Watch How a Video Game Was Used to Illustrate History in a Real Life Museum

While organizing the Storms, Wars and Shipwrecks exhibition at the Ashmolean Museum in Oxford, UK, someone must have thought “why spending tons of money in CGI or live action to re-enact an ancient naval battle when we have Total War: Rome II?”

The Creative Assembly released a video today showing how the game’s engine and assets were used to simulate the battle in a video showcased at the exhibition, giving a glimpse of what the Battle of the Aegadi Islands, that pitched Rome against Carthage, in  241 BC might have looked like.

You can see the exhibition for yourself at the The Ashmolean Museum of Art and Archaeology in Oxford until September 25th, and witness how a video game made history, pretty literally.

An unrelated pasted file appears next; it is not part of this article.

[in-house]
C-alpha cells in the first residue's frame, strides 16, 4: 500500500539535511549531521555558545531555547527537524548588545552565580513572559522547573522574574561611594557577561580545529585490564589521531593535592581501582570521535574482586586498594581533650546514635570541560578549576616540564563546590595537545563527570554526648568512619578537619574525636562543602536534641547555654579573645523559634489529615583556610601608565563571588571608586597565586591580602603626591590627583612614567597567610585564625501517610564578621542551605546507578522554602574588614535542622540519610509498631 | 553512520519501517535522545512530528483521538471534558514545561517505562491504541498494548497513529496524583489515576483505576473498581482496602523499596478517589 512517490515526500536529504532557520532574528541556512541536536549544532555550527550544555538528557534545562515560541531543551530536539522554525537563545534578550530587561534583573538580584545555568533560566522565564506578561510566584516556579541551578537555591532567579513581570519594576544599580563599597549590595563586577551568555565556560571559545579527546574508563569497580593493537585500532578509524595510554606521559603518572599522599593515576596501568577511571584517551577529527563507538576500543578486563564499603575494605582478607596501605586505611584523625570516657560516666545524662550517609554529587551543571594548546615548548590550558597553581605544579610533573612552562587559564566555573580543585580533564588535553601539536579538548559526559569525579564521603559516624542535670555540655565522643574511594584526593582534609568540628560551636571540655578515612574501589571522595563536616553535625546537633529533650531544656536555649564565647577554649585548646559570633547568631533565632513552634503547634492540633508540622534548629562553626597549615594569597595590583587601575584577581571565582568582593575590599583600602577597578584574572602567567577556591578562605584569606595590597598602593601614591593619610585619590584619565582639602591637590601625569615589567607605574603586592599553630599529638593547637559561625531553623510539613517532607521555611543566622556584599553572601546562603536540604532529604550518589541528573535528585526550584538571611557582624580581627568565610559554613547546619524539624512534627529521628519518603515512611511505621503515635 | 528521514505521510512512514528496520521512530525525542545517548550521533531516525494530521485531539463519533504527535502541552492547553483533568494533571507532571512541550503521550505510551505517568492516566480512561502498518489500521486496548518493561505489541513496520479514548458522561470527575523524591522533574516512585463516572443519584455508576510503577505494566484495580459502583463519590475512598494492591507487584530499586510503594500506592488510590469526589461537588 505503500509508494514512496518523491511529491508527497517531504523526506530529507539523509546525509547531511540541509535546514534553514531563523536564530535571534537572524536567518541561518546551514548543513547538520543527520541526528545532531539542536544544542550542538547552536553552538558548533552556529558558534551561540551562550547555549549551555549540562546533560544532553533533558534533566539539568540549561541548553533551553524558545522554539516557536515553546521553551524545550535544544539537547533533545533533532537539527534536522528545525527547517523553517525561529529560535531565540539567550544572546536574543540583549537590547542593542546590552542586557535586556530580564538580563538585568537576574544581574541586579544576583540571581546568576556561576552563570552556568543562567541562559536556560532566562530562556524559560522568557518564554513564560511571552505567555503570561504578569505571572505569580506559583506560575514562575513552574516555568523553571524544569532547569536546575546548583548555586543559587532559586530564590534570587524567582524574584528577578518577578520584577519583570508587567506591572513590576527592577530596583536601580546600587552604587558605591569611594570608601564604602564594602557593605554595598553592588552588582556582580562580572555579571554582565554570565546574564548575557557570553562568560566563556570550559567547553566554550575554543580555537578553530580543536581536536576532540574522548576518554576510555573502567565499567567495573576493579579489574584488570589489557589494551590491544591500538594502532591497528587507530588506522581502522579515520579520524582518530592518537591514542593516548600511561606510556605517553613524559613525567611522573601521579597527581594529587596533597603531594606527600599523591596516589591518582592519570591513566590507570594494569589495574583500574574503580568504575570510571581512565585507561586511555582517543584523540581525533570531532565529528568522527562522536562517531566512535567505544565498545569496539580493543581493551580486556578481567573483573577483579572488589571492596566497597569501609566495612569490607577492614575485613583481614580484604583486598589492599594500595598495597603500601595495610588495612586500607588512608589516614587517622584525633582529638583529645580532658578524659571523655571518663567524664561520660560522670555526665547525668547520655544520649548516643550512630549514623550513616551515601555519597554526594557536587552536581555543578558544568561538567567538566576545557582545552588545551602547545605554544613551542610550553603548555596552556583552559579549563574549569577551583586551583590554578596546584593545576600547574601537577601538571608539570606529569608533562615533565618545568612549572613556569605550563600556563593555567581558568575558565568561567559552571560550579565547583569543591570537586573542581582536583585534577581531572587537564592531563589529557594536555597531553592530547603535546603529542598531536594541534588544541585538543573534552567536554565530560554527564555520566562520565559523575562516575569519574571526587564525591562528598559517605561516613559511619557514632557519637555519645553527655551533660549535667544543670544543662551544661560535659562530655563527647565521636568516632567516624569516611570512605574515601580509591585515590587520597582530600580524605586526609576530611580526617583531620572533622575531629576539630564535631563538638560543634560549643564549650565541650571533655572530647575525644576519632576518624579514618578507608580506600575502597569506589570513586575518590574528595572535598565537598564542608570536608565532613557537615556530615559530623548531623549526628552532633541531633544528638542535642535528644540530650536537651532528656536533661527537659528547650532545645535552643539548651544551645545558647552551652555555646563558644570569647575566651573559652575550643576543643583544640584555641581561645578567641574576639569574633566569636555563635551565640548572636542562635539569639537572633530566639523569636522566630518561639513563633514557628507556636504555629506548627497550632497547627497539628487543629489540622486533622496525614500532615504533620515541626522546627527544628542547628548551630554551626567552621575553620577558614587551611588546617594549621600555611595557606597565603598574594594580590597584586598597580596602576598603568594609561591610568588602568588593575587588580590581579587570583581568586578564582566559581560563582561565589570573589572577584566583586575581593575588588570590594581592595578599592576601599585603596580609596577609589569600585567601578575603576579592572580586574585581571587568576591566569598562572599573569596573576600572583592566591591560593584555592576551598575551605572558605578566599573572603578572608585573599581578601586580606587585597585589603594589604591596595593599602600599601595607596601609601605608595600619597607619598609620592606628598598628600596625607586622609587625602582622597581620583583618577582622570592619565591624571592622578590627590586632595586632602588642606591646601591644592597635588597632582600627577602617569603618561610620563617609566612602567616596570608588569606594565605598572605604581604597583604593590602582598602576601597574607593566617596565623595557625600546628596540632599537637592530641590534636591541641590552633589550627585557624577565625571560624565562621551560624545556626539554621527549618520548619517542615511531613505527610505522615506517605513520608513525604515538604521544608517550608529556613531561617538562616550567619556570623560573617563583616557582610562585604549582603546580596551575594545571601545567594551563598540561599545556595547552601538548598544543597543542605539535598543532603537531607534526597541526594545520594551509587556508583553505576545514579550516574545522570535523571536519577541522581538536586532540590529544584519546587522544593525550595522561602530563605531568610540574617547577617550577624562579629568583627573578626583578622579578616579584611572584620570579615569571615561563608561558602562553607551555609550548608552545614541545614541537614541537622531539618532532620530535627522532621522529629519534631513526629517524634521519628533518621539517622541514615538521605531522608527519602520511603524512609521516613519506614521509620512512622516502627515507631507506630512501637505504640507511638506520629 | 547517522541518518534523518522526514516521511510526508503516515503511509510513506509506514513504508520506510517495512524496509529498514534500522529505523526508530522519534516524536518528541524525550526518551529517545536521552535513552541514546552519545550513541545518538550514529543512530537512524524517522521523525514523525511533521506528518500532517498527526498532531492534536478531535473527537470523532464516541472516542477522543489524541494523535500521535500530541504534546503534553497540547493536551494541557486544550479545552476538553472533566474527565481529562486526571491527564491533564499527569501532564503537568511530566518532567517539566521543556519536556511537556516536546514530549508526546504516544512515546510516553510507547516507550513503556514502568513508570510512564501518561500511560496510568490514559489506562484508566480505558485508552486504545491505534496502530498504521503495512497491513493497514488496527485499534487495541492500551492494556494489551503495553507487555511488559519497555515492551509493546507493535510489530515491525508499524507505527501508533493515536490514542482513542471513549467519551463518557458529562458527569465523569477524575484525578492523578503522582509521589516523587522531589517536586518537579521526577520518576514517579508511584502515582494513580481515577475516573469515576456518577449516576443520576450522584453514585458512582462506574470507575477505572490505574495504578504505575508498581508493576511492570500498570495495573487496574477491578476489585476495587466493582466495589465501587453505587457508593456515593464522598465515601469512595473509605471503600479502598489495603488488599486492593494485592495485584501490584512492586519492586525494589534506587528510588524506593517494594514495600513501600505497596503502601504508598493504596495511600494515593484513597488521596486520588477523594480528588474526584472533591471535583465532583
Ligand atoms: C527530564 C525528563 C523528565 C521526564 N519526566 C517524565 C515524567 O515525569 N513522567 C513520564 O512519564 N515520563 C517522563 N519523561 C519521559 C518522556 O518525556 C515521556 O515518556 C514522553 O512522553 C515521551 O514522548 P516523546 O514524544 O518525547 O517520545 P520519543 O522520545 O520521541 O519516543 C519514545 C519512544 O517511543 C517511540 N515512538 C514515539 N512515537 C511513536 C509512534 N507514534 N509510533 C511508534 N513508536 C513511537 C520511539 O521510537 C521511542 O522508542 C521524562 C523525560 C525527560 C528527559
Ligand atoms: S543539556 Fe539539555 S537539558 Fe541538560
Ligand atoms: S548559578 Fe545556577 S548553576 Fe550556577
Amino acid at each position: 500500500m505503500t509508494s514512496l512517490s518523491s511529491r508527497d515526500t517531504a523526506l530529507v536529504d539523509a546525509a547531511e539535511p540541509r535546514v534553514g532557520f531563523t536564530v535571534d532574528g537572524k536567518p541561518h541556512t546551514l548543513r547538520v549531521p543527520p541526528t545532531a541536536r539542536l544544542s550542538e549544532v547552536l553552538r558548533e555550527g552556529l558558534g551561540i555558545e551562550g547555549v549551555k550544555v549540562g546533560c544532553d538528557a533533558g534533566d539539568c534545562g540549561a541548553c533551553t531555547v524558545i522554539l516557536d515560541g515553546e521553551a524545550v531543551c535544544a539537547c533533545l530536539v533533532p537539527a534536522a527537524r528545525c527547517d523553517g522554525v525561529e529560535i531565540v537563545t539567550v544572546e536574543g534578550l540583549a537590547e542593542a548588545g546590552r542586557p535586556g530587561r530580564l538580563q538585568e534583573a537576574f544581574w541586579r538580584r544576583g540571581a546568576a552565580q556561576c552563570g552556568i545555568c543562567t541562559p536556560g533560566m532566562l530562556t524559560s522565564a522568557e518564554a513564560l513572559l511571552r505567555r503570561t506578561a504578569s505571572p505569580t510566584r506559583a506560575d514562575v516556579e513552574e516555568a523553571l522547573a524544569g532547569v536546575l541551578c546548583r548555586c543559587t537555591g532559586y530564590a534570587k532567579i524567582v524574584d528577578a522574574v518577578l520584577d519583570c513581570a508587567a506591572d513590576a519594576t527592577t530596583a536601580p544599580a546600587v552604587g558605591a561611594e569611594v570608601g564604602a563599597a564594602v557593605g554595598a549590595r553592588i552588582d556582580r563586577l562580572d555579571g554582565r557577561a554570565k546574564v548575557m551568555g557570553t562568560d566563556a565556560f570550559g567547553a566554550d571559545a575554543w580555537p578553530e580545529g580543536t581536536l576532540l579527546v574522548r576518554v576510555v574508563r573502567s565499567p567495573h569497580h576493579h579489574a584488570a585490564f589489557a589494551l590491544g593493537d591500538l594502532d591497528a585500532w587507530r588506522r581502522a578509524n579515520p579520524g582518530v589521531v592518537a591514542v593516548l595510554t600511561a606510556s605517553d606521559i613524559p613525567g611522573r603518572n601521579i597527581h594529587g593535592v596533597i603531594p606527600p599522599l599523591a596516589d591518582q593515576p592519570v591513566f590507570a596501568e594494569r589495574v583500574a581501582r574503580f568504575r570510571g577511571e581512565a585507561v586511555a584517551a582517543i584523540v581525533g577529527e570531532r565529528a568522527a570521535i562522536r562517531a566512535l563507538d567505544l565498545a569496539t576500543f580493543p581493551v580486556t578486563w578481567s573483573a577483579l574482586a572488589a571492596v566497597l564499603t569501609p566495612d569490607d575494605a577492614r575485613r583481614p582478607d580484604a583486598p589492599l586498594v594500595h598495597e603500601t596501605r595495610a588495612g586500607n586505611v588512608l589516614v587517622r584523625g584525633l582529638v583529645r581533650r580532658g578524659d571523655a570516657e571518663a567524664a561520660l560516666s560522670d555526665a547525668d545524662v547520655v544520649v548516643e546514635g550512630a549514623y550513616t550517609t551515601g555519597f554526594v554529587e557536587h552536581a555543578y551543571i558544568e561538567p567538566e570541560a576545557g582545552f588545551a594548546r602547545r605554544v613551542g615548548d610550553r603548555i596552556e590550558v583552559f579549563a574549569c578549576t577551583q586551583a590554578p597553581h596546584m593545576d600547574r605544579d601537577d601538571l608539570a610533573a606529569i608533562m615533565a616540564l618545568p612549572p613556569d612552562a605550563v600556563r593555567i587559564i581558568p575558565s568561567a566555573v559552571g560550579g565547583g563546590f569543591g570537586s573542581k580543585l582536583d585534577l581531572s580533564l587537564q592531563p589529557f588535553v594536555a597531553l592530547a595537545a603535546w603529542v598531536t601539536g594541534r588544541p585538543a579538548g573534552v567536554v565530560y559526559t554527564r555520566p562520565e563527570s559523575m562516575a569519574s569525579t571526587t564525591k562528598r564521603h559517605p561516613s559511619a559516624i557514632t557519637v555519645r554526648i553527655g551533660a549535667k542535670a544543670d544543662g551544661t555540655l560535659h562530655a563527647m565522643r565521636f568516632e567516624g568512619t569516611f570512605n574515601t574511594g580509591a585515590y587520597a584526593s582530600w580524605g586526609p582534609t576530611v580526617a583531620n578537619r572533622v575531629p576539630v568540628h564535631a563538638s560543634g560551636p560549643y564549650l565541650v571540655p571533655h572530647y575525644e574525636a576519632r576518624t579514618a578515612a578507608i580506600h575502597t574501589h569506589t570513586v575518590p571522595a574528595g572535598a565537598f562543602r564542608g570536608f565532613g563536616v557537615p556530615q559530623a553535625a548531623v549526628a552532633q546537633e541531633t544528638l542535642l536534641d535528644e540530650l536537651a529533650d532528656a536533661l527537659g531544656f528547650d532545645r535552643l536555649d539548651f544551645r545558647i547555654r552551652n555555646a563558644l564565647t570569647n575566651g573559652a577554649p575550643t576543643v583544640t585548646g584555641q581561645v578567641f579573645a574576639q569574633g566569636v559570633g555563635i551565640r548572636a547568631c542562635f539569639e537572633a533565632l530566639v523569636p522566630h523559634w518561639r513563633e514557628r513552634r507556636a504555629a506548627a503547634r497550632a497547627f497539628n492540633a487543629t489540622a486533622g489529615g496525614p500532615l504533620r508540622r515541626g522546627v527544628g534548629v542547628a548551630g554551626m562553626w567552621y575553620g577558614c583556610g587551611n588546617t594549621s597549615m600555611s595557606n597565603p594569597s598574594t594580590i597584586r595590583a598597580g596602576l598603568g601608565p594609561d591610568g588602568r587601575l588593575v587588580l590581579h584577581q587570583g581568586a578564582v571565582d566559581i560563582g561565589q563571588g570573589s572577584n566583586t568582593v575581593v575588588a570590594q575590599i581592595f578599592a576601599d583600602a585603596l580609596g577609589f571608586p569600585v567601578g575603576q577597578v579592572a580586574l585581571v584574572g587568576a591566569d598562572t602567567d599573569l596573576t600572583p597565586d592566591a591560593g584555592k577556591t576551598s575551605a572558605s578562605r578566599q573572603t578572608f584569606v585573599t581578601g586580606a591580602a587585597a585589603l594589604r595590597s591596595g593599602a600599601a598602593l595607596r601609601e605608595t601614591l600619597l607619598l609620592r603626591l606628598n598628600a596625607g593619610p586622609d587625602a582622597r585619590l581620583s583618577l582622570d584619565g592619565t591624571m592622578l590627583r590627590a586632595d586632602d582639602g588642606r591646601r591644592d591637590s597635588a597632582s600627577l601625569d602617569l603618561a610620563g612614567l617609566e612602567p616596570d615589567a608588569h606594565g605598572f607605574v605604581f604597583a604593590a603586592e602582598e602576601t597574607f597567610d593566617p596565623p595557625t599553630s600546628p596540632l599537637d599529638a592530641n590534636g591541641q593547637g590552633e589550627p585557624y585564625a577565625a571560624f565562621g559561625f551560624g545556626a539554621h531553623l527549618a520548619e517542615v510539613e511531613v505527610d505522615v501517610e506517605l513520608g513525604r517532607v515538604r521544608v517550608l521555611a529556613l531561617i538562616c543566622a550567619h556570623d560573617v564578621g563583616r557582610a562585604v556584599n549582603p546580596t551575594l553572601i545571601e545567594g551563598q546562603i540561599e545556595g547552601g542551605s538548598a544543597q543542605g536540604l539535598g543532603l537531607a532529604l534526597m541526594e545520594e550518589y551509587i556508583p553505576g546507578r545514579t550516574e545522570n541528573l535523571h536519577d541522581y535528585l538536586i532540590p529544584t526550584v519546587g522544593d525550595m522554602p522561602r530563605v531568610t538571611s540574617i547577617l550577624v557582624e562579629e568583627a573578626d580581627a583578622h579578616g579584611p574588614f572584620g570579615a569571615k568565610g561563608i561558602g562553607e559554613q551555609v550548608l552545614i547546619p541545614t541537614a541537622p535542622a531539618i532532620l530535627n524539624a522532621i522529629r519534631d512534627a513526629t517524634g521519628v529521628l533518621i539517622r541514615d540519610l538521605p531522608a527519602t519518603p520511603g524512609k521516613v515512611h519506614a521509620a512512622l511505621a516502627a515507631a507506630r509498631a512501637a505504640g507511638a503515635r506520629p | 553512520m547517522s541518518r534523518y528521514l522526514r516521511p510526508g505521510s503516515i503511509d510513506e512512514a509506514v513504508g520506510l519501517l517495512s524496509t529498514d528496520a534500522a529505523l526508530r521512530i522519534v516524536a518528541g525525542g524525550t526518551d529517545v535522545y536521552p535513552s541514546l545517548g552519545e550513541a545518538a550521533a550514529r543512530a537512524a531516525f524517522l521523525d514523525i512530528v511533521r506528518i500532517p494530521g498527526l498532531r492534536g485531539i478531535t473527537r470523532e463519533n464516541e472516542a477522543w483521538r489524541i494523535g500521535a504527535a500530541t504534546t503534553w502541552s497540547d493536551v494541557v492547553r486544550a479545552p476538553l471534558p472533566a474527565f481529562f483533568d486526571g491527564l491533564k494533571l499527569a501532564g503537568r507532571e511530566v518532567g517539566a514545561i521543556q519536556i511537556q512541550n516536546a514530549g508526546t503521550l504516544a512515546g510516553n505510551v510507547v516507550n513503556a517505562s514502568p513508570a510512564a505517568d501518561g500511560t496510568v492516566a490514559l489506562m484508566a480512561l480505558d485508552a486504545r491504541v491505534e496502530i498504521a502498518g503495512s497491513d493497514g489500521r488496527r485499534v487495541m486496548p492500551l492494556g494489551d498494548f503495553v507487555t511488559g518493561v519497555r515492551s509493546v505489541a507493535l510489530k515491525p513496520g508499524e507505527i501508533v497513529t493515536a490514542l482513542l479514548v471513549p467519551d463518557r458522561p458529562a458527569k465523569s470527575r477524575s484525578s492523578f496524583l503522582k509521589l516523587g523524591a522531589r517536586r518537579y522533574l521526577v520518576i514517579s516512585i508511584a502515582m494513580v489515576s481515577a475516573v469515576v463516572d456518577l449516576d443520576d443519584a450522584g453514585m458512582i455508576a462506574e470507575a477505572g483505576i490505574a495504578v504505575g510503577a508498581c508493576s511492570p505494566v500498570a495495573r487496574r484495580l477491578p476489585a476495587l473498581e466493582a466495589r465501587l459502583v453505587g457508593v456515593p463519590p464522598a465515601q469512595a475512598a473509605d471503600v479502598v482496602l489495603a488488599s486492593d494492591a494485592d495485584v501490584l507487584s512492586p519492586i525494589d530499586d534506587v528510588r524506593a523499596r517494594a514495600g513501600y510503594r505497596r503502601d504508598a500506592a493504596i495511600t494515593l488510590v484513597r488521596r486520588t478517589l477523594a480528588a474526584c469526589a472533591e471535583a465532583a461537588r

Incidentally, this isn’t the first time that the Total War franchse has been used for this purpose. For instance, the first Rome: Total War was used extensively to simulate battles in the Decisive Battles series of documentaries on History Channel.

Giuseppe Nelva

Hailing from sunny (not as much as people think) Italy and long standing gamer since the age of Mattel Intellivision and Sinclair ZX Spectrum. Definitely a multi-platform gamer, he still holds the old dear PC nearest to his heart, while not disregarding any console on the market. RPGs (of any nationality) and MMORPGs are his daily bread, but he enjoys almost every other genre, prominently racing simulators, action and sandbox games. He is also one of the few surviving fans of the flight simulator genre on Earth.

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